Friday, November 6, 2009

More on Microsoft Monoculture: Mobile Phones

The Chosun Ilbo English edition carried an interesting article yesterday headlined, "Microsoft Can't Get a Handle on Mobile Phone OS Market." Of course it can't. This is highly relevant to the current situation here in the Korean market, which has been described as a "Microsoft Monoculture." (see my earlier post) The article relates to a growing concern I've had with developments, or lack of development, in South Korea's mobile market over the past several years. This nation, which has the most extensive and advanced digital networks in the world and where 100 percent of the population carry 3G, internet-browsing capable phones, finds itself in the somewhat embarassing situation. Only about 10 percent of the population actually use there phones to surf the web, for two reasons. First, the exorbitantly high data rates. Second, and more importantly, two of the three mobile service providers do not even allow web-browsing on most of their phones, instead providing a Korean-language only walled-garden database which, in the case of SK Telecom is called "Nate." All of this prompts the following observations.
  • Microsoft's whole business model was built around the PC and desktop computing, an era which is now ending with the advent of cloud computing and true mobile broadband.
  • To be more specific, Microsoft's Windows Mobile platform was modeled after Windows itself, which may only now be emerging from the disaster of Windows Vista. Industry and expert reviews of the latest versions of Windows Mobile are hardly encouraging. Those who know a little bit about software will surely go for Android, Apple's iPhone or Symbian before venturing into a Windows Mobile user environment.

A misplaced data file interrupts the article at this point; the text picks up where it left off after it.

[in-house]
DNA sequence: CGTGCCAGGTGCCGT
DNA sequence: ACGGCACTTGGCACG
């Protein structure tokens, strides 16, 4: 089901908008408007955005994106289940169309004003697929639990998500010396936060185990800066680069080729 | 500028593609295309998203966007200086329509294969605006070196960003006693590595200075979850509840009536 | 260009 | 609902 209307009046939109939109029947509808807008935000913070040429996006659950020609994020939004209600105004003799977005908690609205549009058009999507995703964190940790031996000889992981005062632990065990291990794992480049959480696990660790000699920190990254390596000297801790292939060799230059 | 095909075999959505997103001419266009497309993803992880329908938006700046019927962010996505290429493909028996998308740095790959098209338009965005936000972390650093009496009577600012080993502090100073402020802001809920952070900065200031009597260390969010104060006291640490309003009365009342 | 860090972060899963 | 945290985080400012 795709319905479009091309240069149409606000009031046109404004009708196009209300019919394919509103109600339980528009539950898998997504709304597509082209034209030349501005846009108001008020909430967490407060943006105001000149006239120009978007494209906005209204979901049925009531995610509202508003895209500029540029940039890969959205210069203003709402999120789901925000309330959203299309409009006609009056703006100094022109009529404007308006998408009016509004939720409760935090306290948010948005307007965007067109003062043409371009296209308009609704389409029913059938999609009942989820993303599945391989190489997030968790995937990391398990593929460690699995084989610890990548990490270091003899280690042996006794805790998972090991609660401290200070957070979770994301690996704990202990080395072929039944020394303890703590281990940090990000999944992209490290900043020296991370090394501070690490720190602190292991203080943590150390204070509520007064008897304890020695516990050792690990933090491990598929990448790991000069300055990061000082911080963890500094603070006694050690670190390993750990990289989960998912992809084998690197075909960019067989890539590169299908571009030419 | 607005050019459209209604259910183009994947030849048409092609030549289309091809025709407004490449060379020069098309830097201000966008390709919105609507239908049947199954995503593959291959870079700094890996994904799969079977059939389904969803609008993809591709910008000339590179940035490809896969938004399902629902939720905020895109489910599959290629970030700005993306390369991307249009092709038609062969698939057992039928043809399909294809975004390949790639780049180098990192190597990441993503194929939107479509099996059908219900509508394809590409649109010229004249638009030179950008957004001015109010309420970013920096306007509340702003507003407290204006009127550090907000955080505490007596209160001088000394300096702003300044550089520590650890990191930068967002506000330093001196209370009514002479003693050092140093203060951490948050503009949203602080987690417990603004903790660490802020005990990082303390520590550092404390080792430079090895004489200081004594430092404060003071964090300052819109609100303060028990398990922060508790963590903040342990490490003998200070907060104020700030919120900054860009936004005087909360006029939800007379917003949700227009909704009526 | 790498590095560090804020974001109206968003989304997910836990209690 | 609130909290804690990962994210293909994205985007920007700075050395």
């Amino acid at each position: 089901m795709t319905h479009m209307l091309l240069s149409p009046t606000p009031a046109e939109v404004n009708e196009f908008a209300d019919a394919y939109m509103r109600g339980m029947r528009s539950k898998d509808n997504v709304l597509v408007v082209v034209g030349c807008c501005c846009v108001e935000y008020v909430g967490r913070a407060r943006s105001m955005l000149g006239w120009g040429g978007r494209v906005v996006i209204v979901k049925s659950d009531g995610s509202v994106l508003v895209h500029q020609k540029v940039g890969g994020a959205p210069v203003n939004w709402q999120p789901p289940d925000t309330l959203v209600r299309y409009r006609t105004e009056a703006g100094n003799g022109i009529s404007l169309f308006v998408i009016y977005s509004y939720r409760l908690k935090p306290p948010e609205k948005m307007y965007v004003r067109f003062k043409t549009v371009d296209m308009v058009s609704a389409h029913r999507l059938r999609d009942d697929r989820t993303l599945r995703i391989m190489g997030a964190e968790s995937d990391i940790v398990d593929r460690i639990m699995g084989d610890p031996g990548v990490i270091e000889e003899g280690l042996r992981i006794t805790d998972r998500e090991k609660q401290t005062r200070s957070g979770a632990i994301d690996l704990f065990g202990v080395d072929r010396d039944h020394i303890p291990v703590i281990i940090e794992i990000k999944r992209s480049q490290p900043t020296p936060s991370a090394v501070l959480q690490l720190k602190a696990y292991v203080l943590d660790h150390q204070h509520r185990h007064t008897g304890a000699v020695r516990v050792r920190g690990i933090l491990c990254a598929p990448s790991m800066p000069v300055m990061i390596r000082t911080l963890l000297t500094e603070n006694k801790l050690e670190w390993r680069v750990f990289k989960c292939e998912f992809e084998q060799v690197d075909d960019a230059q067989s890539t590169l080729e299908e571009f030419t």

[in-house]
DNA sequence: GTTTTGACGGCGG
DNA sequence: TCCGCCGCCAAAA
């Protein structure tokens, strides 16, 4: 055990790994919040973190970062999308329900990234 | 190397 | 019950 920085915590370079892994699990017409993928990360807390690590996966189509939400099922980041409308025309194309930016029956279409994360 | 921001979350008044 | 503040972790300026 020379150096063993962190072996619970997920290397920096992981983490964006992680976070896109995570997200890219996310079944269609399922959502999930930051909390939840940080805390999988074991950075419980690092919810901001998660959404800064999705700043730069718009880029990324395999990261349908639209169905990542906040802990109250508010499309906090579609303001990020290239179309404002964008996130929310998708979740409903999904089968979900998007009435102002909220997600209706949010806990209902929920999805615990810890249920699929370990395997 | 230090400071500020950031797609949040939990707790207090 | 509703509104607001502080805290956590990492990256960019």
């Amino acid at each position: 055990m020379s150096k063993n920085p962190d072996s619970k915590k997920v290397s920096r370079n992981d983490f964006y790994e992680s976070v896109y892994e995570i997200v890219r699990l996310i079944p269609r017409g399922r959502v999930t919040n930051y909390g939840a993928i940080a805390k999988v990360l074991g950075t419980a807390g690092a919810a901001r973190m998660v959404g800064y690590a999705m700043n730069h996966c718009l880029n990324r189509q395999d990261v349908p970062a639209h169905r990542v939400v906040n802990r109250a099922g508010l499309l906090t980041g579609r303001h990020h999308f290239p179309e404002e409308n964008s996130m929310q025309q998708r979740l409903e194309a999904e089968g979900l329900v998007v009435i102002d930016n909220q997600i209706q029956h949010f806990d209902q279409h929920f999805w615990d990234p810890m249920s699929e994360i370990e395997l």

• Korea's major handset makers, LG and Samsung, both have big business deals with Microsoft. In the case of LG, it made a long term commitment to manufacture handsets using the Windows Mobile platform. Samsung is currently trying to sell its Omnia and other nice new AMOLED touch screen phones in Korea, with the Windows Mobile OS. This at a time when consumers here in Korea want the iPhone or something much like it--the Android.
  • Both mobile service providers and handset manufacturers in Korea appear to have "missed the boat" in the Korean mobile market by about two and a half years. That is how long ago the Apple iPhone was first introduced in the U.S. and some other markets. Korea will catch up. I never bet against this country in the long term, but valuable time has been lost.
  • I expect to see Android emerge as the leading OS for mobile communication over the next 5-10 years, perhaps even sooner. There are solid reasons for this expectation. Read David Pogue's review of Motorola's Droid in the New York Times.

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